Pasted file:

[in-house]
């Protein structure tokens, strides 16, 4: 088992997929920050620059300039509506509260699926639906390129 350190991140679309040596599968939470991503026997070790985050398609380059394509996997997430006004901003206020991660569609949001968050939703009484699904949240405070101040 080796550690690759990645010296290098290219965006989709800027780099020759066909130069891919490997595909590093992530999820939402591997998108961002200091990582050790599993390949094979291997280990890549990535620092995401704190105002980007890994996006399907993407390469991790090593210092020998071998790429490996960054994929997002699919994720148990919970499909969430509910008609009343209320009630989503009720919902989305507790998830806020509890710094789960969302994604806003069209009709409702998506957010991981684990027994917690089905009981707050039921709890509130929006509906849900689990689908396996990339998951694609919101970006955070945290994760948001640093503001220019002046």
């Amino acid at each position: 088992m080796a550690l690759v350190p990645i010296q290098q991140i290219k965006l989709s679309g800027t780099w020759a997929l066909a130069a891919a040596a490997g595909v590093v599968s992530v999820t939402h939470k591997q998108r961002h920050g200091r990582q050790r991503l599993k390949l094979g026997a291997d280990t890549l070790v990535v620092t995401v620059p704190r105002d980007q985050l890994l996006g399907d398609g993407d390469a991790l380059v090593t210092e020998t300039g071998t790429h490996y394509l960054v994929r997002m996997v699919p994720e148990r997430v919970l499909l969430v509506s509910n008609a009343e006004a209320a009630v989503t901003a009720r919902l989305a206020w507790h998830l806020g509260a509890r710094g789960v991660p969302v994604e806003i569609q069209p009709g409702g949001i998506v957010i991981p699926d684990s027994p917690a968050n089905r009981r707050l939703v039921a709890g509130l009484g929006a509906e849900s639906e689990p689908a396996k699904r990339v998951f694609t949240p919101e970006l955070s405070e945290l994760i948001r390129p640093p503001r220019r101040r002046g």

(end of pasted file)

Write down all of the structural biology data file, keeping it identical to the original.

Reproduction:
[in-house]
């Protein structure tokens, strides 16, 4: 088992997929920050620059300039509506509260699926639906390129 350190991140679309040596599968939470991503026997070790985050398609380059394509996997997430006004901003206020991660569609949001968050939703009484699904949240405070101040 080796550690690759990645010296290098290219965006989709800027780099020759066909130069891919490997595909590093992530999820939402591997998108961002200091990582050790599993390949094979291997280990890549990535620092995401704190105002980007890994996006399907993407390469991790090593210092020998071998790429490996960054994929997002699919994720148990919970499909969430509910008609009343209320009630989503009720919902989305507790998830806020509890710094789960969302994604806003069209009709409702998506957010991981684990027994917690089905009981707050039921709890509130929006509906849900689990689908396996990339998951694609919101970006955070945290994760948001640093503001220019002046």
């Amino acid at each position: 088992m080796a550690l690759v350190p990645i010296q290098q991140i290219k965006l989709s679309g800027t780099w020759a997929l066909a130069a891919a040596a490997g595909v590093v599968s992530v999820t939402h939470k591997q998108r961002h920050g200091r990582q050790r991503l599993k390949l094979g026997a291997d280990t890549l070790v990535v620092t995401v620059p704190r105002d980007q985050l890994l996006g399907d398609g993407d390469a991790l380059v090593t210092e020998t300039g071998t790429h490996y394509l960054v994929r997002m996997v699919p994720e148990r997430v919970l499909l969430v509506s509910n008609a009343e006004a209320a009630v989503t901003a009720r919902l989305a206020w507790h998830l806020g509260a509890r710094g789960v991660p969302v994604e806003i569609q069209p009709g409702g949001i998506v957010i991981p699926d684990s027994p917690a968050n089905r009981r707050l939703v039921a709890g509130l009484g929006a509906e849900s639906e689990p689908a396996k699904r990339v998951f694609t949240p919101e970006l955070s405070e945290l994760i948001r390129p640093p503001r220019r101040r002046g």